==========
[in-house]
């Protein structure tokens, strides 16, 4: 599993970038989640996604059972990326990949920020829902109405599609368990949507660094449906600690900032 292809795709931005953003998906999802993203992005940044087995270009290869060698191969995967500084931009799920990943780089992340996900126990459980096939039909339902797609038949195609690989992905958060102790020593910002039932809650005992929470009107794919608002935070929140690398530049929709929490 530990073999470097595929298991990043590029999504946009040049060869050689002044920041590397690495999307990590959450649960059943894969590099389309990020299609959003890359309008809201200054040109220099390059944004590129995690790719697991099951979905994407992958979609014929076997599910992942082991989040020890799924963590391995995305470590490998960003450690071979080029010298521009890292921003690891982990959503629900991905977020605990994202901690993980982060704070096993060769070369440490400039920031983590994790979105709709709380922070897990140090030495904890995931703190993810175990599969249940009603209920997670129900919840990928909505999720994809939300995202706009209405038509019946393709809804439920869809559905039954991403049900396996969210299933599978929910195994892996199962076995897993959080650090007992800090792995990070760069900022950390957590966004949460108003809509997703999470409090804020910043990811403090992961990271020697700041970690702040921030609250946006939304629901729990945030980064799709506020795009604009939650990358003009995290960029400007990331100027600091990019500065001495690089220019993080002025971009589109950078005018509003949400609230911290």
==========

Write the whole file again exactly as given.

[in-house]
């Protein structure tokens, strides 16, 4: 599993970038989640996604059972990326990949920020829902109405599609368990949507660094449906600690900032 292809795709931005953003998906999802993203992005940044087995270009290869060698191969995967500084931009799920990943780089992340996900126990459980096939039909339902797609038949195609690989992905958060102790020593910002039932809650005992929470009107794919608002935070929140690398530049929709929490 530990073999470097595929298991990043590029999504946009040049060869050689002044920041590397690495999307990590959450649960059943894969590099389309990020299609959003890359309008809201200054040109220099390059944004590129995690790719697991099951979905994407992958979609014929076997599910992942082991989040020890799924963590391995995305470590490998960003450690071979080029010298521009890292921003690891982990959503629900991905977020605990994202901690993980982060704070096993060769070369440490400039920031983590994790979105709709709380922070897990140090030495904890995931703190993810175990599969249940009603209920997670129900919840990928909505999720994809939300995202706009209405038509019946393709809804439920869809559905039954991403049900396996969210299933599978929910195994892996199962076995897993959080650090007992800090792995990070760069900022950390957590966004949460108003809509997703999470409090804020910043990811403090992961990271020697700041970690702040921030609250946006939304629901729990945030980064799709506020795009604009939650990358003009995290960029400007990331100027600091990019500065001495690089220019993080002025971009589109950078005018509003949400609230911290």